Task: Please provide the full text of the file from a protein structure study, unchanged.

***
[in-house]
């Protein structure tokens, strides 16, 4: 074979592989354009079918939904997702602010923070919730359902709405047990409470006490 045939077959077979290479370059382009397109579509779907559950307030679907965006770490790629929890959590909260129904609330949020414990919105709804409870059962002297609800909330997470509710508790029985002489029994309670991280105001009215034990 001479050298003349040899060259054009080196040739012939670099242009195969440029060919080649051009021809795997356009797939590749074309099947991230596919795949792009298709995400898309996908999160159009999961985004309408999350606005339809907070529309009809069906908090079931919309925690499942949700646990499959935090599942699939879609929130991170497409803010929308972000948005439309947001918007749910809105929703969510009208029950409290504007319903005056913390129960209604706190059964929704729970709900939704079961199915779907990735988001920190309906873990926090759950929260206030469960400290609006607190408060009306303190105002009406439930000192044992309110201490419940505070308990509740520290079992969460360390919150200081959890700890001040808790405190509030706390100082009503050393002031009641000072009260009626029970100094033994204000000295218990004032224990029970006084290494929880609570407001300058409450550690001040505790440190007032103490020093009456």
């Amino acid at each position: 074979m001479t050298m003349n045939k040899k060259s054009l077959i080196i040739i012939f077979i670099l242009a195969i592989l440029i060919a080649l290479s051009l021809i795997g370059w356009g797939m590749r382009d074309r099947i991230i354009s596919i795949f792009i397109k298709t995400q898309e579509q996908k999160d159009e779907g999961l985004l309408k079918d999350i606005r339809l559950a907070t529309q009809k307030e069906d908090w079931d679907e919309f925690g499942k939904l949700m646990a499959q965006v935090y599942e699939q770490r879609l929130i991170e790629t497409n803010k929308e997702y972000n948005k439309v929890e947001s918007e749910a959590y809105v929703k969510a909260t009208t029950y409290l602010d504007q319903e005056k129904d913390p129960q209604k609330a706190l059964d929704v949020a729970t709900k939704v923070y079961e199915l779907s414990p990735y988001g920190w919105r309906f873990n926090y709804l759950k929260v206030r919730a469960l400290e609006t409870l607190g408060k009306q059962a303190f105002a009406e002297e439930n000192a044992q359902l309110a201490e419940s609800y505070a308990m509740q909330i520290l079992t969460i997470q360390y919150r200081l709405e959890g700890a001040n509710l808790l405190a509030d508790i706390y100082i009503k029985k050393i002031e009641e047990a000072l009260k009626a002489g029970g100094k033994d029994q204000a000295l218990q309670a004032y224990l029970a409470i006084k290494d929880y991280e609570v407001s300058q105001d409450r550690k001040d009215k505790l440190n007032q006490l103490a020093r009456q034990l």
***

[in-house]
């Protein structure tokens, strides 16, 4: 074979592989354009079918939904997702602010923070919730359902709405047990409470006490 045939077959077979290479370059382009397109579509779907559950307030679907965006770490790629929890959590909260129904609330949020414990919105709804409870059962002297609800909330997470509710508790029985002489029994309670991280105001009215034990 001479050298003349040899060259054009080196040739012939670099242009195969440029060919080649051009021809795997356009797939590749074309099947991230596919795949792009298709995400898309996908999160159009999961985004309408999350606005339809907070529309009809069906908090079931919309925690499942949700646990499959935090599942699939879609929130991170497409803010929308972000948005439309947001918007749910809105929703969510009208029950409290504007319903005056913390129960209604706190059964929704729970709900939704079961199915779907990735988001920190309906873990926090759950929260206030469960400290609006607190408060009306303190105002009406439930000192044992309110201490419940505070308990509740520290079992969460360390919150200081959890700890001040808790405190509030706390100082009503050393002031009641000072009260009626029970100094033994204000000295218990004032224990029970006084290494929880609570407001300058409450550690001040505790440190007032103490020093009456």
């Amino acid at each position: 074979m001479t050298m003349n045939k040899k060259s054009l077959i080196i040739i012939f077979i670099l242009a195969i592989l440029i060919a080649l290479s051009l021809i795997g370059w356009g797939m590749r382009d074309r099947i991230i354009s596919i795949f792009i397109k298709t995400q898309e579509q996908k999160d159009e779907g999961l985004l309408k079918d999350i606005r339809l559950a907070t529309q009809k307030e069906d908090w079931d679907e919309f925690g499942k939904l949700m646990a499959q965006v935090y599942e699939q770490r879609l929130i991170e790629t497409n803010k929308e997702y972000n948005k439309v929890e947001s918007e749910a959590y809105v929703k969510a909260t009208t029950y409290l602010d504007q319903e005056k129904d913390p129960q209604k609330a706190l059964d929704v949020a729970t709900k939704v923070y079961e199915l779907s414990p990735y988001g920190w919105r309906f873990n926090y709804l759950k929260v206030r919730a469960l400290e609006t409870l607190g408060k009306q059962a303190f105002a009406e002297e439930n000192a044992q359902l309110a201490e419940s609800y505070a308990m509740q909330i520290l079992t969460i997470q360390y919150r200081l709405e959890g700890a001040n509710l808790l405190a509030d508790i706390y100082i009503k029985k050393i002031e009641e047990a000072l009260k009626a002489g029970g100094k033994d029994q204000a000295l218990q309670a004032y224990l029970a409470i006084k290494d929880y991280e609570v407001s300058q105001d409450r550690k001040d009215k505790l440190n007032q006490l103490a020093r009456q034990l």